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Saturday, October 10, 2009

Learning for Life...L4L

For anyone who isn't entirely clear on a recent development in school libraries it is hoped that the following information will provide a good picture:
National Plan for Implementation of Standards for the 21st-Century Learner and Empowering Learners: Guidelines for School Library Media Programs
This implementation plan was created to support states, school systems, and individual schools preparing to implement the Standards for the 21st-Century Learner and Empowering Learners: Guidelines for School Library Media Programs.

The plan will also increase awareness and understanding of the learning standards and guidelines and create a committed group of stakeholders with a shared voice.
Events NEW!
L4L State Coordinators
Download the Document
Get Involved!
For questions about the implementation plan, please contact Jennifer Habley, Manager, Programs and Affiliate Relations, or at (800) 545-2433 x 4383.

AASL’s Learning 4 Life
By Rocco Staino -- School Library Journal, 7/10/2008

Perhaps the title “Standards for the 21st-Century Learner” wasn’t sexy enough. But the committee in charge of implementing the American Association of School Librarians’ new learning standards have chosen a catchier nickname: Learning 4 Life.

The announcement was unveiled at the American Library Association’s (ALA) annual conference in Anaheim, CA, last week by Susan Ballard, chair of the committee and director of library media, and technology services at New Hampshire’s Londonderry School District.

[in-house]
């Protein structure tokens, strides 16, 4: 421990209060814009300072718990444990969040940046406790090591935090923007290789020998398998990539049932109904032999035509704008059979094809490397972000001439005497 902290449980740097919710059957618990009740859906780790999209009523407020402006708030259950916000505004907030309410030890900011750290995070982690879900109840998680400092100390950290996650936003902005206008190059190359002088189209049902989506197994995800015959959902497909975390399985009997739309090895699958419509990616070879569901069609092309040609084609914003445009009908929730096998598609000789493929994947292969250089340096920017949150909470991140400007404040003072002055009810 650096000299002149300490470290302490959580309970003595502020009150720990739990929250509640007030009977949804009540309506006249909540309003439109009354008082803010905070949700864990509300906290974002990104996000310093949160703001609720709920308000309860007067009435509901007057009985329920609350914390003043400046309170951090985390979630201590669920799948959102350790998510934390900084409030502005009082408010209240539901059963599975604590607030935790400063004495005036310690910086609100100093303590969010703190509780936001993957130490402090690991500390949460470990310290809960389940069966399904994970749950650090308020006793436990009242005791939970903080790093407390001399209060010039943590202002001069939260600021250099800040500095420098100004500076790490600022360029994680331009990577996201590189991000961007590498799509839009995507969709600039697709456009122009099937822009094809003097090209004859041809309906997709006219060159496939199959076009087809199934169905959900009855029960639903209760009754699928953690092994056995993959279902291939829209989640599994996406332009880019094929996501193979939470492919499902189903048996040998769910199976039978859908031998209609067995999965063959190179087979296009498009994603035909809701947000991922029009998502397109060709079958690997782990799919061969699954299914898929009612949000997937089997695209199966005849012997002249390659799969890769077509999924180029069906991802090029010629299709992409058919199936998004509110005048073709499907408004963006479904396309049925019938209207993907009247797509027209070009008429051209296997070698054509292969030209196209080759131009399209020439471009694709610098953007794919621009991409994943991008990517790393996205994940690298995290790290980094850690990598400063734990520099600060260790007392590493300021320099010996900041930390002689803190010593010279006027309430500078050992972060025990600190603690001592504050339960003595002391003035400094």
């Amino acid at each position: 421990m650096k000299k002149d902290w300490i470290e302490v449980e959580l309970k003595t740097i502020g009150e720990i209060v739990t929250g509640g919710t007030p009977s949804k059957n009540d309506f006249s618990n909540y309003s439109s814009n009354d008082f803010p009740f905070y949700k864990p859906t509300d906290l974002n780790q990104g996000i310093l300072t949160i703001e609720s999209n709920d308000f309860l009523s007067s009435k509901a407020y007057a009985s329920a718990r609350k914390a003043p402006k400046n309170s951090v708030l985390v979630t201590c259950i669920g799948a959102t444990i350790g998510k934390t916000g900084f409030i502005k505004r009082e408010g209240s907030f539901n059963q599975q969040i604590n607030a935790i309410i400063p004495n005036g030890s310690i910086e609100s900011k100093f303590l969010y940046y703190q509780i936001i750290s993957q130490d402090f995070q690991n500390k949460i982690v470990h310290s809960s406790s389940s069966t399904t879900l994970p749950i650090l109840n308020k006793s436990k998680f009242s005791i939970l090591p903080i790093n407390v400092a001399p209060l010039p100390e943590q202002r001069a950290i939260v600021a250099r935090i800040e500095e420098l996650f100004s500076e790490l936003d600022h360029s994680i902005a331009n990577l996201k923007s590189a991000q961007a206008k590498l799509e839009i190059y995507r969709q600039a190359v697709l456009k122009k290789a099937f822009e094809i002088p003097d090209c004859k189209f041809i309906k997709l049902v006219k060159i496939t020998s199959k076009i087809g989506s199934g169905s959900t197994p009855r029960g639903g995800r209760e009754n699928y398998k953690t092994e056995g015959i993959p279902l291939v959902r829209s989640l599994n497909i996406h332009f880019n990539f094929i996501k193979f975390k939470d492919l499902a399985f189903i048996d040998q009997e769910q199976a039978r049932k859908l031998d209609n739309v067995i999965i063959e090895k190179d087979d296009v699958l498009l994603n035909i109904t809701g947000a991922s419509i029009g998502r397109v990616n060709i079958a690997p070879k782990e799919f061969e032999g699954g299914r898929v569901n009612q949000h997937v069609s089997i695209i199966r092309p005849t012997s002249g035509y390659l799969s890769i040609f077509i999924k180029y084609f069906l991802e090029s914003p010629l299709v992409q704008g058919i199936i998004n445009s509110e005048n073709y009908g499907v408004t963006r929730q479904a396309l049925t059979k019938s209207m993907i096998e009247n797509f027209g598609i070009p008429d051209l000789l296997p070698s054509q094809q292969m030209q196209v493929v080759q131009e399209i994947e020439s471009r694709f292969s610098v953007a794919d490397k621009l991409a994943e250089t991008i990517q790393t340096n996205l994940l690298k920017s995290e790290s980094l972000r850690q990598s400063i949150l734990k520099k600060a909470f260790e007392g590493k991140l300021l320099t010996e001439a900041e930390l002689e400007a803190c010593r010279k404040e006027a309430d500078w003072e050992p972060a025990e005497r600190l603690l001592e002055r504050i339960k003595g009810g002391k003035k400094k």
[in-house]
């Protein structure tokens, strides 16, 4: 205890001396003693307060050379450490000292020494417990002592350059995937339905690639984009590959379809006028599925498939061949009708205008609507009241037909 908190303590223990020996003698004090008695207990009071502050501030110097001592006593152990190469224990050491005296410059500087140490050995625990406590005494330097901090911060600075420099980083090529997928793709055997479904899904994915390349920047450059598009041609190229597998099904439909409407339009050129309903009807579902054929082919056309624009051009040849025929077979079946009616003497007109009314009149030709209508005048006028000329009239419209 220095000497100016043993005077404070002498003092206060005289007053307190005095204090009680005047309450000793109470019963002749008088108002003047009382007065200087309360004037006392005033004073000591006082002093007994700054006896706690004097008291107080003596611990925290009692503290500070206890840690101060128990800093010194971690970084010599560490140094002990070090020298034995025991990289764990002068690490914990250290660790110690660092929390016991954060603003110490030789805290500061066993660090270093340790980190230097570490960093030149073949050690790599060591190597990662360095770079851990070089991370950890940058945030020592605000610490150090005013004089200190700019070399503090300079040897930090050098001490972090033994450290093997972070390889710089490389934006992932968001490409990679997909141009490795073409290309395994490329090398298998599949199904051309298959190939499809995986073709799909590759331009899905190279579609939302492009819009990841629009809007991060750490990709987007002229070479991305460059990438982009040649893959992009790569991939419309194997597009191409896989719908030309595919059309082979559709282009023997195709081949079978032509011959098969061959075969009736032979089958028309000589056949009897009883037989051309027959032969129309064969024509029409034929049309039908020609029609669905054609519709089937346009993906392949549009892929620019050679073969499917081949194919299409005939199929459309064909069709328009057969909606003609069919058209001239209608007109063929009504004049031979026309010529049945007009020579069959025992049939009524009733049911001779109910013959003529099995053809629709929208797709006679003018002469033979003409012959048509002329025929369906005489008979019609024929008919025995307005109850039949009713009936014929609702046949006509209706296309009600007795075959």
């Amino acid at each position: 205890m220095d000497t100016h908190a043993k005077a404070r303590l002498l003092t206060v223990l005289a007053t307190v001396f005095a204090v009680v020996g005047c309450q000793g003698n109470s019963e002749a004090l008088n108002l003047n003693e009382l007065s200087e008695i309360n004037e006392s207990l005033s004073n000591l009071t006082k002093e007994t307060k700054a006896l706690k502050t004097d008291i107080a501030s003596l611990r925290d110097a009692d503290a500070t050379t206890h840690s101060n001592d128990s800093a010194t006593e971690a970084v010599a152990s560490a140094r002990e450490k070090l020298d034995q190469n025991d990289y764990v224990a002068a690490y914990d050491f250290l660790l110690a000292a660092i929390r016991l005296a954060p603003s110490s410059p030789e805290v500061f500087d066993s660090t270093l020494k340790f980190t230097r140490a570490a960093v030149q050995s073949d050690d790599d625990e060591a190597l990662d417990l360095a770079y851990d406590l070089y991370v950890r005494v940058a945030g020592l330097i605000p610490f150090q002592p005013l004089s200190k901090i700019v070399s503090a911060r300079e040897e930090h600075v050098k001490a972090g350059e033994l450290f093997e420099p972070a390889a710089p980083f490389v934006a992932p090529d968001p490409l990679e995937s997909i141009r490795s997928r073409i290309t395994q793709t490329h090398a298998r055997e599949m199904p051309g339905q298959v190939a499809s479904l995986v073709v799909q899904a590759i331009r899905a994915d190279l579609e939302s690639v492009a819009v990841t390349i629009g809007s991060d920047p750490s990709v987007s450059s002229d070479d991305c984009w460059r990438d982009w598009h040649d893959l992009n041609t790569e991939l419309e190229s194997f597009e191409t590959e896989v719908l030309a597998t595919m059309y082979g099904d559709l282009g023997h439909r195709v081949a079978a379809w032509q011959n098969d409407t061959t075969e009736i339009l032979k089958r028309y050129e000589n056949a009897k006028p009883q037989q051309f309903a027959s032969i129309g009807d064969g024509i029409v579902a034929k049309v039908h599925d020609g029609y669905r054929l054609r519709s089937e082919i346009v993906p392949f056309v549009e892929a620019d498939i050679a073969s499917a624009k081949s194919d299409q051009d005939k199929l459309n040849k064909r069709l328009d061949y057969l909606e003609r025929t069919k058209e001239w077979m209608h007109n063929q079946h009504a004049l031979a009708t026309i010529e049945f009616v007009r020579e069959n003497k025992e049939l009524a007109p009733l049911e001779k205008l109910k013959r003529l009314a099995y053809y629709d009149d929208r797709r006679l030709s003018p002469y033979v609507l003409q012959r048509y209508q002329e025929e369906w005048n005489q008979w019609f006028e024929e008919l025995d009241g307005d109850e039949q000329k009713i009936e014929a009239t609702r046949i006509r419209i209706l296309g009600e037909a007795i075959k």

Standards for the 21st-Century Learner was unveiled in October during the AASL conference in Reno, NV. What exactly are they? They outline "what a student has to know and be able to do, and what a library media program has to look like for the student to achieve that," says Julie Walker, AASL's executive director.

Ballard explains that in order for school librarians to promote the standards to other teachers, administrators, and the broader education community, a new marketing and branding initiative was necessary.

Learning 4 Life was selected as the subtitle for the standards, and the words “learning” and “life” were selected because the standards include skills that are necessary for children to become information literate and productive members of our society, says AASL. The number 4 was purposely selected to represent the four areas identified in the standards, as well as the four subtopics in each area.

AASL, a division of ALA, will also consider including ALA’s longstanding advocacy slogan “@ your library” to the standards’ subtitle making it Leaning 4 Life @ your library.

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